Joanne Hamilton-Vale (JHV) 24-hour female record holder and founder of UK Paddle Endurance Series talks to TotalSUP about her ultra endurance paddling, recent relocation to Australia and her epic 404km paddle down the River Murray, where she became the 1st solo paddler to complete it.
A Brief Introduction – How is Oz? How is the SUP Scene?
Australia is awesome, hot, really hot for a Scottish girl. I live inland in Albury, NSW. The paddle scene is big and super friendly but 99% are sit down paddlers, Stand Up Paddling is a new thing here. However, ALL the paddlers have been so friendly and helpful, inviting my husband, Pete and I to paddle with them and including us in the races scheduled for 2018.
How did you get into Endurance Paddling?
I started with short distances, winning 4 Annual UK National Series Titles, along with Naish One Design National and Inland Championships. Despite having a great few years, I felt something was missing, the racing was not satisfying to my adventurous side, I was getting bored of training for races up to 16km and racing the same people, it wasn’t pushing me anymore. Then I met Bart De Zwart (Established long distance paddler) who inspired me to do SUP endurance, I had been following for him for a few years, and found him incredibly inspiring and humble. We are now great friends, who travel and compete together. My first Ultra Endurance Race event was in 2015, The 11 City Tour non-stop (220km) in Holland. I both loved and hated it at the same time, but once I completed it, I knew for sure this was the discipline I would choose.
What are the differences between Endurance Paddling and Distance Paddling?
I find Endurance racing challenging and a real test of so many factors, for example; how to train, how to eat and hydrate, how to strengthen my legs, how to handle intense pain, fighting the need to sleep and blanking out the demons in your head telling you stop. In endurance paddle you need to change the paddle stroke, the heart rate and the cadence. Endurance racing is a science and is different for every individual. As they say, “To finish first, first you have to finish“. In ultra endurance racing just finishing is the hard part. I also find Endurance racing friendlier, we are all going through pain but we are all in it together. Personally, I want everyone to finish and no matter whether they are first or last, everyone is a winner in my eyes.I have paddled a lot with Wilma Zwikker-Kilgallon, she will always say she is at the back of the pack at every race, but to me she is a fighter, she never gives up, she finishes Endurance races. That’s what makes an Endurance paddler.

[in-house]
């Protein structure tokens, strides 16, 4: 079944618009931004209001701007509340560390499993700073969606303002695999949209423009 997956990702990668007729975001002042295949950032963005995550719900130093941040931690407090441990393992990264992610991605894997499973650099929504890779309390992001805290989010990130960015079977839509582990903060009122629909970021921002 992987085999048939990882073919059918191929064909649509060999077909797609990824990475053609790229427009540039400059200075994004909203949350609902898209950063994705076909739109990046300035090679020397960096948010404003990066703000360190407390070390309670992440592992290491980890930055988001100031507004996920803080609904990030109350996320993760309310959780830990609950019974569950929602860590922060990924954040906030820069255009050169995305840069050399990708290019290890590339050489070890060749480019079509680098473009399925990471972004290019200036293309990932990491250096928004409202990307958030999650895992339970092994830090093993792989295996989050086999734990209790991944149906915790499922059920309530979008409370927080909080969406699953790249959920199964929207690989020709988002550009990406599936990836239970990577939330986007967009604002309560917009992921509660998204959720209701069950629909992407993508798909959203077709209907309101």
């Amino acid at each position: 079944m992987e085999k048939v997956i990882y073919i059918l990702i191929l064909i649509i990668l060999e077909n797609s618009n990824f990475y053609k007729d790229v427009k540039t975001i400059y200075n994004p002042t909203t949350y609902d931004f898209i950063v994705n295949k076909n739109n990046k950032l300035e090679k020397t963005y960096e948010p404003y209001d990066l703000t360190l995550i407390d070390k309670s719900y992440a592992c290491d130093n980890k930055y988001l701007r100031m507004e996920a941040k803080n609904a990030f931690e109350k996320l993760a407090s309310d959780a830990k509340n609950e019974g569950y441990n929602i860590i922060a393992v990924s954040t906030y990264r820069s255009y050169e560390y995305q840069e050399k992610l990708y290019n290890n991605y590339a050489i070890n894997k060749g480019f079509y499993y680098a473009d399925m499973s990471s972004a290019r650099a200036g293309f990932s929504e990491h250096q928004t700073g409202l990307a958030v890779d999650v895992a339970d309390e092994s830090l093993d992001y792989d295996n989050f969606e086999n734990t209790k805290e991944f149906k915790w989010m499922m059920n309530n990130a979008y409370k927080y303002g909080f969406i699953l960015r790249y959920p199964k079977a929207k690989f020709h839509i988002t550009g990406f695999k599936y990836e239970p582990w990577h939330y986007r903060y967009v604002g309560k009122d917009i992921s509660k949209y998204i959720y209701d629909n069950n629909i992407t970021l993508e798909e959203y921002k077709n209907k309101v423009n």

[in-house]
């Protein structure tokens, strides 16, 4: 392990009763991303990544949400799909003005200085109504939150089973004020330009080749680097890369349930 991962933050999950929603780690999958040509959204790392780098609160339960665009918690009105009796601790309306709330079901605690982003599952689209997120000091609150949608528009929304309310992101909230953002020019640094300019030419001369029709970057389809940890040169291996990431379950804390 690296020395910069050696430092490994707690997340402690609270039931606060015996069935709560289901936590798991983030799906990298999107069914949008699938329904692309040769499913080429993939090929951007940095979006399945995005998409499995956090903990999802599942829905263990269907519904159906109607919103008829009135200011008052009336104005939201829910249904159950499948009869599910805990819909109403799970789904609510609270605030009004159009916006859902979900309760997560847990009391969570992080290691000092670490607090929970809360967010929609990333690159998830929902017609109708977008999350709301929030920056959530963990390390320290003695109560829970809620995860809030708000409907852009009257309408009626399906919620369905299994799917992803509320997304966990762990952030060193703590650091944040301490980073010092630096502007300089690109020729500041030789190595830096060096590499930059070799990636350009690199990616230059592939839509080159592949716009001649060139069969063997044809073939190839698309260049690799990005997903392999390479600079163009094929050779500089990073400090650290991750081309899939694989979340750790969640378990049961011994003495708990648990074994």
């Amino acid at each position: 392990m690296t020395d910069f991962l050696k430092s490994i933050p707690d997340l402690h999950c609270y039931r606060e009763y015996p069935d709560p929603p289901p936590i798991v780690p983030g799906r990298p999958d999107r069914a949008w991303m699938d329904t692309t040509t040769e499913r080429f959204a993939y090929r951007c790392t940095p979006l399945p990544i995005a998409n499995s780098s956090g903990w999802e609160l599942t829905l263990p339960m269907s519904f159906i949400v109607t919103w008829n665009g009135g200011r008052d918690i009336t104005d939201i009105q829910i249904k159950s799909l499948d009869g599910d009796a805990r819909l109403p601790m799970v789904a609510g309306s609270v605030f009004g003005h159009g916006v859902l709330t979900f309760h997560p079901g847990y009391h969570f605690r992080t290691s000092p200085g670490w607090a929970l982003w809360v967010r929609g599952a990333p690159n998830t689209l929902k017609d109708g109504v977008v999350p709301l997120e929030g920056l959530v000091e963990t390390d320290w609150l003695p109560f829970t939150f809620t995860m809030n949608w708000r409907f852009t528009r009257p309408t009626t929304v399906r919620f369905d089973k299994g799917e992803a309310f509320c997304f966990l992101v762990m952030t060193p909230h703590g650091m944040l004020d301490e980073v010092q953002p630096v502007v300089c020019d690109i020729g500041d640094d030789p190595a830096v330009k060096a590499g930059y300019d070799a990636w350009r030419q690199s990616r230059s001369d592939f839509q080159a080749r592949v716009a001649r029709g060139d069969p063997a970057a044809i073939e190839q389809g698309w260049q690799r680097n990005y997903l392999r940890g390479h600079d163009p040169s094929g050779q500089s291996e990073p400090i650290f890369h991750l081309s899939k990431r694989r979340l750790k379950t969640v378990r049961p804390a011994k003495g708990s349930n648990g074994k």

Your most recent race and your 1st in Oz was the Massive Murray Marathon, can you describe it?
I decided to make the Massive Murray Marathon my last race of the 2017 season. It is a 404km 5 day race down the Murray River, from Yarrawonga to Swan Hill. Extremely bendy river, fast and slow flowing water, many obstacles in the water, extreme heat, and SNAKES. In our event guide we were advised to know how to deal with snake bites, bush fires and severe heat stroke. A recipe for a great adventure race. I paddled between 7 and 9 hours each day, shortest day was 62km and the longest days were 2 days of 93km (Day one and two). Really good sun screen, sun hat and an empty container (to use to drench yourself in water every half hour) is extremely necessary. To finish this race the most important thing to manage is the heat
If I was to do the Murray Massive Challenge, what advice would you give me?
My first advice would be DO IT. It is an awesome race, super friendly and challenging. Before the race make sure you know what you can eat whilst paddling, ensure your legs are strong enough to stand for over 40 hours, learn how to paddle a river with lots of current, get used to extreme heat, know the best way to carry all the equipment you will need. Finally, train in head wind because you will get a lot of it and you will spend hours paddling against it.
What is Next for Team JHV?
I actually have no plans for 2018, I am trying to work on it now and always open to suggestions. 2017 was a big year, full of 1sts. I hold two 24 hour World Records, including the female 24hr SUP record, I set a new female course record in the Yukon River Quest (715km), I was a sighted guide for a blind paddler, Dean Dunbar in the 220km 11 City Tour non stop, I was the 1st SUP paddler from the UK to complete the prestigious Molokai to Oahu race. It will take a lot to top a year like that but I will put a plan in place, and if anyone wants to visit and paddle, come and join us.